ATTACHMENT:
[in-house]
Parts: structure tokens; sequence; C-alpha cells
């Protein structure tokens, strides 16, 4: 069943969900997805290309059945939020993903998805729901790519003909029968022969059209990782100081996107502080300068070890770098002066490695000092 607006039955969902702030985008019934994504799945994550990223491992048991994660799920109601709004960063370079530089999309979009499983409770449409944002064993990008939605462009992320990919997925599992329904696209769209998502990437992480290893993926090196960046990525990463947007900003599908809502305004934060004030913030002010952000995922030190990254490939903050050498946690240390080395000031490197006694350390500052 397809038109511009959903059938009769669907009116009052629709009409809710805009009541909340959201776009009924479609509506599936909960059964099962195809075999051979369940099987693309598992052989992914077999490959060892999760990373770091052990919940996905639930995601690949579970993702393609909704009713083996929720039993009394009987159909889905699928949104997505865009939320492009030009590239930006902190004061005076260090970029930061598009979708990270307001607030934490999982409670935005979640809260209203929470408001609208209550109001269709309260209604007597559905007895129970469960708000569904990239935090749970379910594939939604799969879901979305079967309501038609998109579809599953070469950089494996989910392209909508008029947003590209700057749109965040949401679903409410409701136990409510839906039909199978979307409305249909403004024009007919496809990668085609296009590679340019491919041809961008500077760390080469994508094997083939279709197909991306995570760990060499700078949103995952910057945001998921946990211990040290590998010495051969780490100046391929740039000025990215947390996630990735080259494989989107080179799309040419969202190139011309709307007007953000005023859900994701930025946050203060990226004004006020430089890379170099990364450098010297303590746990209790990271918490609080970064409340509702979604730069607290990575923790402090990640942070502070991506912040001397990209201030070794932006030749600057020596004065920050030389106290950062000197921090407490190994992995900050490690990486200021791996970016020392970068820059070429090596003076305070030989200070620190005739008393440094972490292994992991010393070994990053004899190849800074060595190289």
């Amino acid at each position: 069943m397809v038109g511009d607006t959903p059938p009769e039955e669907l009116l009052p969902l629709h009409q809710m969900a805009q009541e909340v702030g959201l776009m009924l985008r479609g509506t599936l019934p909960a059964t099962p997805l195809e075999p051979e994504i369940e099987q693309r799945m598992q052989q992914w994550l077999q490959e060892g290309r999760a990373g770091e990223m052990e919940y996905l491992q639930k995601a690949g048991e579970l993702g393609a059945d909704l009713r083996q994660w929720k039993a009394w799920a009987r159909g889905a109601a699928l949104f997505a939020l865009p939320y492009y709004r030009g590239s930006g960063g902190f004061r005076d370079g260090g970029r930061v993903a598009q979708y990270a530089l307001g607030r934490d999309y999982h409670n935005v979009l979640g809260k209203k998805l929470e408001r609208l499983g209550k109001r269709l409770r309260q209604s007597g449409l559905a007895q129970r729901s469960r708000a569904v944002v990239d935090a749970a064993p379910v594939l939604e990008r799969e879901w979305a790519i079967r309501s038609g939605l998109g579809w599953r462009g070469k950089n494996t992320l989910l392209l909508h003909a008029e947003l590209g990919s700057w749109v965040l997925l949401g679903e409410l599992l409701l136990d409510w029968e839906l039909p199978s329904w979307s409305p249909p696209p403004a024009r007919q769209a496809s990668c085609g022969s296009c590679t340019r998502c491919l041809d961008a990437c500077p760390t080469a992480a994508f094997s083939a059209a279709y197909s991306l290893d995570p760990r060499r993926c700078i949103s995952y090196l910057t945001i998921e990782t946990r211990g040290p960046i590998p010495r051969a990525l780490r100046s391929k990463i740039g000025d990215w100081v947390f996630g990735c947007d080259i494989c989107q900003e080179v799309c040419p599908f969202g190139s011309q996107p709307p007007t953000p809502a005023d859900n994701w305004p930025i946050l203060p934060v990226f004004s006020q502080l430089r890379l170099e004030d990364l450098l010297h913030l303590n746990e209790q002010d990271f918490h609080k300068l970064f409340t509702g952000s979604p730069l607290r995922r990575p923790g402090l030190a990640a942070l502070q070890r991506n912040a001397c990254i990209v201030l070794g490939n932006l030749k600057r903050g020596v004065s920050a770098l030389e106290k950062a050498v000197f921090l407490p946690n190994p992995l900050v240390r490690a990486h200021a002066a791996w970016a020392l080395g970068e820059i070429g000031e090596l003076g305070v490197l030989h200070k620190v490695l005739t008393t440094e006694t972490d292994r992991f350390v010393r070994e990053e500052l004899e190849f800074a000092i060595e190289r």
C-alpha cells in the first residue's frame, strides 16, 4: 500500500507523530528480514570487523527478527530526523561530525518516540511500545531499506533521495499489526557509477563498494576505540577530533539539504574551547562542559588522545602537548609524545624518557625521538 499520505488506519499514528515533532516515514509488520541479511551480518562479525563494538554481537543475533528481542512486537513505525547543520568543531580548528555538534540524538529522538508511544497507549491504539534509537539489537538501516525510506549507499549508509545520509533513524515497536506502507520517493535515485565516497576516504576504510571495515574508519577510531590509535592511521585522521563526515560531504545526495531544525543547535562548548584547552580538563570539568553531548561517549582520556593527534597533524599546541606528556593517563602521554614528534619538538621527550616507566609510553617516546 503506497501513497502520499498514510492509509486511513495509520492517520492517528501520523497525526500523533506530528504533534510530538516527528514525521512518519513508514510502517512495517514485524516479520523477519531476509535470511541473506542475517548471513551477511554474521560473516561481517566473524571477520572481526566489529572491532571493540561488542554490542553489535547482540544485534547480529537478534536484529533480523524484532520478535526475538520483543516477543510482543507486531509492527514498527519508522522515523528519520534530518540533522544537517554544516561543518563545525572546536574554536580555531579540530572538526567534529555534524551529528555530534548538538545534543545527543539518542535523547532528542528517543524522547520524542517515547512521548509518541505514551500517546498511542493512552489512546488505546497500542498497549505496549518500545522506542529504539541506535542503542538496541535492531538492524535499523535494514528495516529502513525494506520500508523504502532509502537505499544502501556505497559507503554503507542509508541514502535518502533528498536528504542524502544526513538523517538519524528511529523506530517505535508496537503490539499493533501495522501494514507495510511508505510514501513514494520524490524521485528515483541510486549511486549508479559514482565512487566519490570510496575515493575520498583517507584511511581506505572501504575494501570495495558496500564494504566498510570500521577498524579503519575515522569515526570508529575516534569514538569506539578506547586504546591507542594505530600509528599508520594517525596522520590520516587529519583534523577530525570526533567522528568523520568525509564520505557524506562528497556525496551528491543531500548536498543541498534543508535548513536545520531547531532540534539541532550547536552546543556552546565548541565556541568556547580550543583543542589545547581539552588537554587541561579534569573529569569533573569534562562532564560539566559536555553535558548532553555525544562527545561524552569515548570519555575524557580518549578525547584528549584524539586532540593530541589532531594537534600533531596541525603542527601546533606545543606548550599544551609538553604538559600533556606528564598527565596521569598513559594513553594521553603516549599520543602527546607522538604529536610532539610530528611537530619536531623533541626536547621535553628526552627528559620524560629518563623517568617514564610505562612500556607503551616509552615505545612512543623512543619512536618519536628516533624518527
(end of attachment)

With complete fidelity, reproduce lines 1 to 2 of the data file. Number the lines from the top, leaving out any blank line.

[in-house]
Parts: structure tokens; sequence; C-alpha cells